“Aren’t you curious?” asked Horkai. “Don’t you want to know?”

“Yes,” said Qatik. “Tell me.”

Then it was Horkai’s turn to fall silent.

“You are not going to tell me?” Qatik asked. “Is it a secret?”

“No,” said Horkai. “It’s not that. It’s just that I can’t remember.”

“You can’t remember?”

“No,” said Horkai.

“Then why did you ask me if I wanted to know?”

“I thought you might know,” said Horkai. “I thought you might be keeping it from me.”

“Why are you always trying to confuse me?” asked Qatik, his voice anguished.

“I’m sorry,” said Horkai. “I don’t mean to hurt you. But I have one more thing I need to ask.”

For a long time Qatik remained silent, walking along next to them. Finally he raised his hands and said, “All right.”

“What do you think I am?” asked Horkai.

“What do you mean?” asked Qatik. “Can’t you ask a question I can understand?”

“I changed, you said. That’s what Rasmus told you. What I’m trying to ask, Qatik, is if you think I’m still human.”

“Is this question a trap?” asked Qatik.

“No, it’s not a trap. Just answer honestly.”

Qatik shrugged. “You are part of the community,” he said. “Beyond that, what does it matter?”

“Just answer the question,” said Horkai, his voice starting to rise. “Am I or am I not human?”

“No,” said Qatik, turning his bloodstained faceplate toward him. “Of course you’re not.”

* * *

IT TOOK MORE TALKING, more coaxing, but in the end he got a little out of Qatik, almost in spite of the mule himself. No, Qatik told him, Rasmus had taught them that he was not human, but even had Rasmus not said that, Qatik argued, he would have known. Yes, Horkai was part of the community, but he was there to look after them, to protect them.

“A kind of keeper?” said Horkai. “A guardian angel? Something divine?”

“I don’t know,” said Qatik, clearly uncomfortable. “We did not call you that. We do not know what you are, only what you are not.”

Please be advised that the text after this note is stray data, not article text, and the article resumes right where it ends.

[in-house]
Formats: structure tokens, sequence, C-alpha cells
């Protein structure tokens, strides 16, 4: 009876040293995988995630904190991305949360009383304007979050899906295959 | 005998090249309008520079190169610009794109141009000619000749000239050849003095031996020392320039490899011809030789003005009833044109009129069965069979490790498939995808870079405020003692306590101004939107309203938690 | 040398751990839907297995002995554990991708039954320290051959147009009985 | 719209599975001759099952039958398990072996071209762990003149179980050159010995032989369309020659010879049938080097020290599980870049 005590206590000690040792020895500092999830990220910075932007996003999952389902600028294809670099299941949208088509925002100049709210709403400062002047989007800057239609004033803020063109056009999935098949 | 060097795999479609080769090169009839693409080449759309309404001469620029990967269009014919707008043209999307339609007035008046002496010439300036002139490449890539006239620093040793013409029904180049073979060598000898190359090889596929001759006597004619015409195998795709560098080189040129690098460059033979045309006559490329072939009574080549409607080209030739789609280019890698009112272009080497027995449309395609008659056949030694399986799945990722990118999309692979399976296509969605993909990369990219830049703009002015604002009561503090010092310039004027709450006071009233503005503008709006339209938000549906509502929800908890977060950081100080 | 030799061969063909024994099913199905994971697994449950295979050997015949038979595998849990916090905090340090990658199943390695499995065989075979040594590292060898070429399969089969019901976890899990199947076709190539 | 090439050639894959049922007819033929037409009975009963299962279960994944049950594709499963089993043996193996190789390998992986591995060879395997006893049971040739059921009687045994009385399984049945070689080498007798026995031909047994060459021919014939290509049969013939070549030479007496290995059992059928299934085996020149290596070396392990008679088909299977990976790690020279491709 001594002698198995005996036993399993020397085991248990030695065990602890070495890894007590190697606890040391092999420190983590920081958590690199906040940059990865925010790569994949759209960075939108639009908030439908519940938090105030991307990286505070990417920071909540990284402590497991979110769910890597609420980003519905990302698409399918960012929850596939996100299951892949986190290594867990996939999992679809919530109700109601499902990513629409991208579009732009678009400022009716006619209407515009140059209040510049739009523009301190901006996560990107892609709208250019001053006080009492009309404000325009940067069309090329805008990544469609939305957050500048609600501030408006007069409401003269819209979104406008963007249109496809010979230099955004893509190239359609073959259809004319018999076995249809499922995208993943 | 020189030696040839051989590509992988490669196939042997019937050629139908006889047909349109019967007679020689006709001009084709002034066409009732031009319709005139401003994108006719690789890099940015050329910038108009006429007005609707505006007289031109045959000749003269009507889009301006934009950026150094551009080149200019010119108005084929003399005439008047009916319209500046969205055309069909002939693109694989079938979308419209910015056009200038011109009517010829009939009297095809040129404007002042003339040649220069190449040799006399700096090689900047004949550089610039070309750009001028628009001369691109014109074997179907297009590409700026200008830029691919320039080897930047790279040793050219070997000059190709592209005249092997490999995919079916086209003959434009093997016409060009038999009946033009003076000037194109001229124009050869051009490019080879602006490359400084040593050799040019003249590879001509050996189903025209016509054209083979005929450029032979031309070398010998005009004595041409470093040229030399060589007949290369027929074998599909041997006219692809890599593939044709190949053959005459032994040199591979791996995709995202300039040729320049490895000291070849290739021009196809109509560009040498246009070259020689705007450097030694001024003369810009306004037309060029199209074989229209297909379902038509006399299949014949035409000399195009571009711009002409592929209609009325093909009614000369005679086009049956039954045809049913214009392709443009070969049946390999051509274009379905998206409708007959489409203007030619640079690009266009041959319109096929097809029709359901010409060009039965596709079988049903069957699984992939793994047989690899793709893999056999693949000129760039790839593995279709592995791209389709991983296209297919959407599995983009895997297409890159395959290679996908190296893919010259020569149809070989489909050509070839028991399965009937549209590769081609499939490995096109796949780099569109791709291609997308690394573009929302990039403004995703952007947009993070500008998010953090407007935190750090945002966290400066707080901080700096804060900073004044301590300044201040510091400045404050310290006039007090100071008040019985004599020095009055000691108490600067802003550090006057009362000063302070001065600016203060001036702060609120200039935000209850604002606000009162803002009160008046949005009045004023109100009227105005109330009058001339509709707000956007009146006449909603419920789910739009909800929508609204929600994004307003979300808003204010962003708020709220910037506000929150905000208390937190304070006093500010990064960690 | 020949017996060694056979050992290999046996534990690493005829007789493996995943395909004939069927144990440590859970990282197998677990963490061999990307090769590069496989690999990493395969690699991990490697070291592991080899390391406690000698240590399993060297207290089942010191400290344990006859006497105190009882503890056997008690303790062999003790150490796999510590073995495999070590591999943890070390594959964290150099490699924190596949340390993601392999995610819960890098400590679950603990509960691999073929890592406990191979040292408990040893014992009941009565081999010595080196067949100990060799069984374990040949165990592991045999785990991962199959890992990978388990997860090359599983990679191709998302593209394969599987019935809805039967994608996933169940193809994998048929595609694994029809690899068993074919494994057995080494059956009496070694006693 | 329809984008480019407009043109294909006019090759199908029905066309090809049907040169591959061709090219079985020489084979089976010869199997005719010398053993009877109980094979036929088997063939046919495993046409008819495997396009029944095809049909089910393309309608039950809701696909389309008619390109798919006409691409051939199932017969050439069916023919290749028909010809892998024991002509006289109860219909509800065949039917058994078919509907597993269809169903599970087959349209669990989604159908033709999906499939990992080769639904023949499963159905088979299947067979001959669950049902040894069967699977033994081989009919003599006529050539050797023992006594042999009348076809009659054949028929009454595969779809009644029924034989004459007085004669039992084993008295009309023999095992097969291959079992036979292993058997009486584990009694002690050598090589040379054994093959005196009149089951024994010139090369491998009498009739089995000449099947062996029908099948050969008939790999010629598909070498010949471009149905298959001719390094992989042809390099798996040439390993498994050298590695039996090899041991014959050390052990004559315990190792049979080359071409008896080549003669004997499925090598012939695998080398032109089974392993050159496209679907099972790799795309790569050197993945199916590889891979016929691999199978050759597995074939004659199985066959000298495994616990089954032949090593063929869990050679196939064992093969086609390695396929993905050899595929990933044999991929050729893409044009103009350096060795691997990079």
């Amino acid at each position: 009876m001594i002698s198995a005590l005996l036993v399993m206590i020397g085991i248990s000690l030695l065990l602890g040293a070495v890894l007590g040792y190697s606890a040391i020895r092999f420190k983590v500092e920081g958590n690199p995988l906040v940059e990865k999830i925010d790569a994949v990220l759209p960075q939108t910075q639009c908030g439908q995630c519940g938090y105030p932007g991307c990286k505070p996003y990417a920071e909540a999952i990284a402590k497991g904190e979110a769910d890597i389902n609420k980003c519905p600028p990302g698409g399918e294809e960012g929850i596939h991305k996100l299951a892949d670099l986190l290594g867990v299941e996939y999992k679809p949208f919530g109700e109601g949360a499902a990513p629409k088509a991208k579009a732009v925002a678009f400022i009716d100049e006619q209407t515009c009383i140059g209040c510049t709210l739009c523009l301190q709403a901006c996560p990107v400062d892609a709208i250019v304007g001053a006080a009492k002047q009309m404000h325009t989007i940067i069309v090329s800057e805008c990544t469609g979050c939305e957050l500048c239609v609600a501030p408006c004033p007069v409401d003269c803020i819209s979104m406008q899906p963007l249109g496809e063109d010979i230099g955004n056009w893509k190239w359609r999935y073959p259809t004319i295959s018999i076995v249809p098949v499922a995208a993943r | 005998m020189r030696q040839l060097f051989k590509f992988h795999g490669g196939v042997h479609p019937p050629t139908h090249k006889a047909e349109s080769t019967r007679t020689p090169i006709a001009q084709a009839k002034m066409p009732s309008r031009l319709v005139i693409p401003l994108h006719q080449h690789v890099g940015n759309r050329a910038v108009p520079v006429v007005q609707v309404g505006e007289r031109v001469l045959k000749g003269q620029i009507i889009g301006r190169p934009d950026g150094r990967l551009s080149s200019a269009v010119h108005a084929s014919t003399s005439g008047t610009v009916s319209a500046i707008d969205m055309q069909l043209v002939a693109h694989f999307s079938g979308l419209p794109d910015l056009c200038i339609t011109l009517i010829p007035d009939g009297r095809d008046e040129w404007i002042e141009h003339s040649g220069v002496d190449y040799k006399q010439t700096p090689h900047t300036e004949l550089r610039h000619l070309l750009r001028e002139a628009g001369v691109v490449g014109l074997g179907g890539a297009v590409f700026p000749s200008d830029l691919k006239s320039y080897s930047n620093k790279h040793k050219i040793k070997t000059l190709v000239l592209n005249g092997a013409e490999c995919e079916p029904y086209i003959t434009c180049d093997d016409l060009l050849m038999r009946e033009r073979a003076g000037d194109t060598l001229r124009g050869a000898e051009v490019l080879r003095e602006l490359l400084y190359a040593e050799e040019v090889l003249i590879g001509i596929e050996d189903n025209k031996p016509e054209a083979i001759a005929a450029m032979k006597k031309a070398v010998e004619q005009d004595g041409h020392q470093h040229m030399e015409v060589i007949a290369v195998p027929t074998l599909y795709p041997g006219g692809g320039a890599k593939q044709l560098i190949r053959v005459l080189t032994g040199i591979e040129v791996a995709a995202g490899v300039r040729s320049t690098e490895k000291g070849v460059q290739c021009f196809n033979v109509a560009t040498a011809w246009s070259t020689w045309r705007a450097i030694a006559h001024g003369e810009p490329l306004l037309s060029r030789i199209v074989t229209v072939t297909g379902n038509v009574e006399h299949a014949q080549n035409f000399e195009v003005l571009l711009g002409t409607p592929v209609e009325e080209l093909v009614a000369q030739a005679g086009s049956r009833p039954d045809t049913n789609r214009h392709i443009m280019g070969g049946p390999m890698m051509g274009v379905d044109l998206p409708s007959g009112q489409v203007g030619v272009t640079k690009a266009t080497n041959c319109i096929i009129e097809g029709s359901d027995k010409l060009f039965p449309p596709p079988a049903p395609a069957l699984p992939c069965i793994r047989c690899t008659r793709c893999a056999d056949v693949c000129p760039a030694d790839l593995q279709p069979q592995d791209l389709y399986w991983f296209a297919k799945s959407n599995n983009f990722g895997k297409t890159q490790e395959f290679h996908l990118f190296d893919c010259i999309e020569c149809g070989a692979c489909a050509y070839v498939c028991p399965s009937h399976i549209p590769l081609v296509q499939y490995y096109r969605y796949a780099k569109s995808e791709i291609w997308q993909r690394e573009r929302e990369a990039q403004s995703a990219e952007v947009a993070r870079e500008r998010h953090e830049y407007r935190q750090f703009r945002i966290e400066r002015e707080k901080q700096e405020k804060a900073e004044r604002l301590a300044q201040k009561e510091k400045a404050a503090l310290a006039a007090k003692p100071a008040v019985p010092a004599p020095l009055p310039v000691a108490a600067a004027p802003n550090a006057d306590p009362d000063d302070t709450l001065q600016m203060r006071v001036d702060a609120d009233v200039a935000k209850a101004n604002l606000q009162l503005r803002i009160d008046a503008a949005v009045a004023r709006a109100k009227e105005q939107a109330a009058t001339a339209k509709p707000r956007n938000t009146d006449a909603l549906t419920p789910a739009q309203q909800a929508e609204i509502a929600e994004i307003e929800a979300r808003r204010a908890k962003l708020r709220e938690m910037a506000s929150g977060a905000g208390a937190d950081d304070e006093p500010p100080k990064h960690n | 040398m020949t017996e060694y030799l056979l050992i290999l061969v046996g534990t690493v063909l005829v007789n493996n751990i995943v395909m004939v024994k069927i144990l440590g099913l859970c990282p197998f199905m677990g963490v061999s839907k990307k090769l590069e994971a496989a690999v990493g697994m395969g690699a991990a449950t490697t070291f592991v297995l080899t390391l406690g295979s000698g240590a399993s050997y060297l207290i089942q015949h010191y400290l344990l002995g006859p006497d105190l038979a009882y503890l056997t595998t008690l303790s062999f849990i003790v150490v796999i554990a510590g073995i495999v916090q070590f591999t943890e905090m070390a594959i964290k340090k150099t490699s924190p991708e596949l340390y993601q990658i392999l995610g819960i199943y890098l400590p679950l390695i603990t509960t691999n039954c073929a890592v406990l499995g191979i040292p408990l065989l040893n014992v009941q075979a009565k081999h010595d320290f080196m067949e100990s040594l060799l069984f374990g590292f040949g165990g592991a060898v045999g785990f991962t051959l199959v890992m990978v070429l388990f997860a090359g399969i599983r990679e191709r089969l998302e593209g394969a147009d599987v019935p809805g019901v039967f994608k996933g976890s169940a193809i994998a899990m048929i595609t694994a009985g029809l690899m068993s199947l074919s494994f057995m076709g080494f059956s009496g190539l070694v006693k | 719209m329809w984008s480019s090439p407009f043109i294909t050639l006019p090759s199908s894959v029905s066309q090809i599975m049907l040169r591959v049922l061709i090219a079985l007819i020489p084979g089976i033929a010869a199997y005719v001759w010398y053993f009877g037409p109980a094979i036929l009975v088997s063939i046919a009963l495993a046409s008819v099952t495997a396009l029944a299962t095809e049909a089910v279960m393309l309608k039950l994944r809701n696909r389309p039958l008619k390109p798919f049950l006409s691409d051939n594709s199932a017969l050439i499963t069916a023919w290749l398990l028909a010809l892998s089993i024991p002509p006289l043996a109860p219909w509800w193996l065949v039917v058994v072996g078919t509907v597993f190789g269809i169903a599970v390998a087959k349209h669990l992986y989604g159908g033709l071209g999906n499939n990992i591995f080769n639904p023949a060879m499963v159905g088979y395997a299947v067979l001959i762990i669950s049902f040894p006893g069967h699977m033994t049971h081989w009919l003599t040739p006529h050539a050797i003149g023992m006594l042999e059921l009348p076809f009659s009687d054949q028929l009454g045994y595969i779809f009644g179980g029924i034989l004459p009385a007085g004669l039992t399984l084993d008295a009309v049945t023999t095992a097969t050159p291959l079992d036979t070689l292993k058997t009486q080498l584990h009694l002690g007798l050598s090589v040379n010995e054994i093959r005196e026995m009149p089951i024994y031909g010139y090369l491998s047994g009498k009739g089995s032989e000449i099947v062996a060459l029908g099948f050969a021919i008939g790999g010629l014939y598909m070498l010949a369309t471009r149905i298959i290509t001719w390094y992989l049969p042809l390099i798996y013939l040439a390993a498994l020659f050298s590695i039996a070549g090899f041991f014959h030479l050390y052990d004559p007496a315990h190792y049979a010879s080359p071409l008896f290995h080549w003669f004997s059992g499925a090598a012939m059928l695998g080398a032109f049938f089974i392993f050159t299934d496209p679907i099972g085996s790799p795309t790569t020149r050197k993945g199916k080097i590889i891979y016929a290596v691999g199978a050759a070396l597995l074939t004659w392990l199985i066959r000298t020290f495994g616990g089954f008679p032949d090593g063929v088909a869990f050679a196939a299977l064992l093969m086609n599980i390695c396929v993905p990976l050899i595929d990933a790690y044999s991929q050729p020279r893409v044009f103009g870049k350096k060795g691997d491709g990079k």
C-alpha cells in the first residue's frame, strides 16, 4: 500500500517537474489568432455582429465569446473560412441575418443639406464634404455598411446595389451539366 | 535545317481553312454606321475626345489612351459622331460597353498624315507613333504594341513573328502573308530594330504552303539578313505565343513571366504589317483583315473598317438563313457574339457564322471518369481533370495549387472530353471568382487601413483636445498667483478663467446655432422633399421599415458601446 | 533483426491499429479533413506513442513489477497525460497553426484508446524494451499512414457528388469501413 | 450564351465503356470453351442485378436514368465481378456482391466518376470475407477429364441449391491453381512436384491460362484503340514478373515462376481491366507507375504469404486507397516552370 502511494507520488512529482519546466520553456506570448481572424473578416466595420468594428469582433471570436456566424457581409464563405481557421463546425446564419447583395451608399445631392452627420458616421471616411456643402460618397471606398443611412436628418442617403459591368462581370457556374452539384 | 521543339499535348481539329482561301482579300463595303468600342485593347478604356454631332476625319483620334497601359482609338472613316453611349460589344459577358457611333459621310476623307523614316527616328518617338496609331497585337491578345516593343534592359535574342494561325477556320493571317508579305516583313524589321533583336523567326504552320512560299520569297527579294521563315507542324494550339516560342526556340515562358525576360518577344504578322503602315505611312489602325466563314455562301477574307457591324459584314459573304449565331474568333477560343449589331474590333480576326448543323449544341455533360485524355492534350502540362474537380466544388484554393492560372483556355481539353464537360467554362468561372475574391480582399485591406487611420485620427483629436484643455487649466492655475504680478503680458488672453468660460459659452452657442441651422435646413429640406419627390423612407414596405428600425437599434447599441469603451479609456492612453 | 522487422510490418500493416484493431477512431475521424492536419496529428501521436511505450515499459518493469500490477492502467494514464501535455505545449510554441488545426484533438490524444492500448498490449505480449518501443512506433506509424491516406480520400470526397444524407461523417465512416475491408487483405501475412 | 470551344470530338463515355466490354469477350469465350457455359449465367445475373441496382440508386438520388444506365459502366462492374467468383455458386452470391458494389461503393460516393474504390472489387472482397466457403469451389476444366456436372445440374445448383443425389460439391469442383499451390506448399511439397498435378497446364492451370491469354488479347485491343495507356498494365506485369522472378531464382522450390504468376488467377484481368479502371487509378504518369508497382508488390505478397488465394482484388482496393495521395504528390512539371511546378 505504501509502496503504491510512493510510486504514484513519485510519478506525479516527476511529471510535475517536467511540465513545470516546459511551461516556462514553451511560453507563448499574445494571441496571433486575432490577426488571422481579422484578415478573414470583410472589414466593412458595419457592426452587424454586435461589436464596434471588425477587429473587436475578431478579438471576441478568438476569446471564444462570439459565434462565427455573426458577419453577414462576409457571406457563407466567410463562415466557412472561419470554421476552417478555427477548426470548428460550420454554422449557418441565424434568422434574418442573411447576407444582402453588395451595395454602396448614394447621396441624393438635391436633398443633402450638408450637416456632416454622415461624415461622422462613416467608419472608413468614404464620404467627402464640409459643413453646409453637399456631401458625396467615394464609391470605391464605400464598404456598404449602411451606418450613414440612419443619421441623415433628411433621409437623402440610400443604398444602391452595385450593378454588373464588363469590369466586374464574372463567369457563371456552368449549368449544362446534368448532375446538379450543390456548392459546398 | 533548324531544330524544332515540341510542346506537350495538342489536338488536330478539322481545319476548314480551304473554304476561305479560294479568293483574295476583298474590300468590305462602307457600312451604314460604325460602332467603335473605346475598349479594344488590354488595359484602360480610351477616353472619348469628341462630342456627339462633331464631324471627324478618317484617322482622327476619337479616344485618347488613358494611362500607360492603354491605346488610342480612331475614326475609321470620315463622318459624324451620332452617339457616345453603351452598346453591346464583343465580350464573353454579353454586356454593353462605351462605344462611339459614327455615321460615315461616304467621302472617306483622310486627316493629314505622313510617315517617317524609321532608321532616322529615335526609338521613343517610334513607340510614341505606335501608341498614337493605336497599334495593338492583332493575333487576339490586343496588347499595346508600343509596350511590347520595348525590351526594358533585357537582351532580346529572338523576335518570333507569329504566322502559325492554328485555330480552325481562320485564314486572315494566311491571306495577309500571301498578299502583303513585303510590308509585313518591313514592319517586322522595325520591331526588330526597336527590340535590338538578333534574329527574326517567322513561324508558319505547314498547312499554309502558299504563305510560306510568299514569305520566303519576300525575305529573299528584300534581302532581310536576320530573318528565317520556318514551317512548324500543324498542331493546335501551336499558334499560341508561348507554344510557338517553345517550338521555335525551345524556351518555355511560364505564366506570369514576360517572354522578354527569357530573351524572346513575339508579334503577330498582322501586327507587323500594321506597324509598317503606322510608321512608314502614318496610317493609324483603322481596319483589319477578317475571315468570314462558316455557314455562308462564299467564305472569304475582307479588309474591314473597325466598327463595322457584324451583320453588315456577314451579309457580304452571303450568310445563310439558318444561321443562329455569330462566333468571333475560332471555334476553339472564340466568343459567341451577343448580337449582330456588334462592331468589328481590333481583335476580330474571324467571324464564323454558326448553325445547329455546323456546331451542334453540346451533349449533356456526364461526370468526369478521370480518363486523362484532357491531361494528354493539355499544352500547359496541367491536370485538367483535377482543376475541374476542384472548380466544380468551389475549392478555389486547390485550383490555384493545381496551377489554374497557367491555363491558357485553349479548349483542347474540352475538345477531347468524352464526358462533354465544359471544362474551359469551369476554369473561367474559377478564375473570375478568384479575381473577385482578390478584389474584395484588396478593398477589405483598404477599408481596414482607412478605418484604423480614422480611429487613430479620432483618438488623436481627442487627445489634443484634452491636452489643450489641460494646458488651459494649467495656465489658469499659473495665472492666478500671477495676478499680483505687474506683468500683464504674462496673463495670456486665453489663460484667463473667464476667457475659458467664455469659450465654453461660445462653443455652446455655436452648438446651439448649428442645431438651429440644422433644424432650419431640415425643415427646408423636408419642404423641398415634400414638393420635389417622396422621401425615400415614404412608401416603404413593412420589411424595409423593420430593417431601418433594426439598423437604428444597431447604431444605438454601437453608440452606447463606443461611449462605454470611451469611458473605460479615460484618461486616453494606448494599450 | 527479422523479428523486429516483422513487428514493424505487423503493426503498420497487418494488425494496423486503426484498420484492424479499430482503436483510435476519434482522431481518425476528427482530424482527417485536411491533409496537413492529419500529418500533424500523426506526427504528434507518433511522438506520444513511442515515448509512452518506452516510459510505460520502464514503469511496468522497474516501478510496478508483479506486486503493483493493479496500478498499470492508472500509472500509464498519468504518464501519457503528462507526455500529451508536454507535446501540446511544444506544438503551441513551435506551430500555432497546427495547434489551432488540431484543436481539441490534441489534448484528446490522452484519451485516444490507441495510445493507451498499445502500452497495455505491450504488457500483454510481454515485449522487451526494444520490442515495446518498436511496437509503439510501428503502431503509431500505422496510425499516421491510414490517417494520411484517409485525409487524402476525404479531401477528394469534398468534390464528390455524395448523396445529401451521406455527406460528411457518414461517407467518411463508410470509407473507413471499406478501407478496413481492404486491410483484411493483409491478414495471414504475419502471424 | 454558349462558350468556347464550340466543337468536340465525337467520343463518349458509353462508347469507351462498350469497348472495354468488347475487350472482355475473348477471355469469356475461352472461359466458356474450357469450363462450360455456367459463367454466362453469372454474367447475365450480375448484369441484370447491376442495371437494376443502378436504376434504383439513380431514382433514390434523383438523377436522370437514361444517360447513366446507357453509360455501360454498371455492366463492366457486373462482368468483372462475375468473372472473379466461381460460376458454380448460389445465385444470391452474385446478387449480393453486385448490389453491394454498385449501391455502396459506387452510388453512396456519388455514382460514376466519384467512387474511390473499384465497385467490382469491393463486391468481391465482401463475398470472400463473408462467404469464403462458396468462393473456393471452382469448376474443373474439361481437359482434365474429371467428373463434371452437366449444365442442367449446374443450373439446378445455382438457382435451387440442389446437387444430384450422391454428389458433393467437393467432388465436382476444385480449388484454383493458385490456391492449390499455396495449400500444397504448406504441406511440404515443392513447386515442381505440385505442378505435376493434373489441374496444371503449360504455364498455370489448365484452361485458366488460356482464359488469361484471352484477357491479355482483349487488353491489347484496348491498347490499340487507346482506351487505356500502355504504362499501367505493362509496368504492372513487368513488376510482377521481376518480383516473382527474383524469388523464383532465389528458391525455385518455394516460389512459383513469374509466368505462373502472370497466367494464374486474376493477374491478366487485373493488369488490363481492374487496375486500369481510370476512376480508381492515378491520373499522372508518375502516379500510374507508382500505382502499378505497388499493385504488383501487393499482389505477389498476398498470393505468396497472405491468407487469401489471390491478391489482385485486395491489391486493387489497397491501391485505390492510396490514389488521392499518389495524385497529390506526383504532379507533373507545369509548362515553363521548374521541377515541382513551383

“Which is human.”

“If you were human, you would be dead by now,” said Qatik. “Several times over. It is good that you are not human.”

“But what if it’s all a lie?” asked Horkai. “What if I don’t belong to the community? What if I belong somewhere else?”

“I don’t know,” said Qatik. “All I know is that the community needs you. We had something we needed and we could not have gotten it without you. Why would you help us if you were not part of our community?”

Why indeed? wondered Horkai. What game am I playing exactly? Qatik doesn’t know anything. Why am I torturing him?

* * *

SOON QANIK BEGAN TO STUMBLE, careening back and forth for a few seconds until, all at once, his legs gave out and he collapsed. Horkai, thrown from his shoulders, scraped his elbow going down, striking the side of his head hard enough to make his skull throb.

He lay there facedown on the ground, feeling his head ache. He turned over to find Qatik kneeling beside Qanik, knocking on his faceplate.

“Wake up, Qanik,” he was saying. “Wake up.”

He shook him, then shook him again. He lifted one of Qanik’s arms and let it fall.

“He’s dead,” said Horkai.

“Wake up,” Qatik said again. “Wake up, please.”

“Qatik,” said Horkai. “Stop it. He’s dead. It’s no use.”

And so Qatik stopped. Instead he just kneeled there motionless over Qanik, his arms hanging limply by his side.

“I need to bury him,” Qatik finally said.

“We don’t have time,” said Horkai. “You have your purpose to fulfill. They may already be pursuing us.”

Qatik shook his head. “I need to bury him,” he said again. “I have an additional purpose now, and that is it.”

“No,” said Horkai. “This is ridiculous. You don’t have a shovel. There’s no time.”

Qatik remained silent, not moving.

“Qatik?” said Horkai. “Are you listening to me?”

Qatik didn’t answer.

Horkai sighed. “Qatik, we need to move on.”

“Maybe my purpose means nothing,” said Qatik. “Just as you have been trying to tell me all along. Maybe my purpose is over now. Maybe I will leave both of you here and go off to have some peace before I die.”

“You’re not thinking straight,” said Horkai quickly. “You’re upset, understandably so. This isn’t what Qanik would want you to do, is it?” When Qatik nodded, he continued. “Let’s compromise. What about the hospital that you took me to when I was shot, the shelter there? We’re close to that, aren’t we? It’s the place where he spent the most time, apart from the community, no?”

“Yes,” said Qatik.

“Leave him there down below, in the shelter.”

For a long time, Qatik just stayed squatting and staring down at the other mule, stroking his hood softly. “It is not fair,” he finally said.

“It’s never fair,” said Horkai. “Why should it be?”

“All right,” he said. He reached down, got his hands under Qanik’s legs and back, and, straining, stood up with him in his arms. “The shelter.”

“Wait,” said Horkai. “What about me?”

“What about you?”

“You can’t leave me here.”

“One purpose at a time,” said Qatik, and strode away.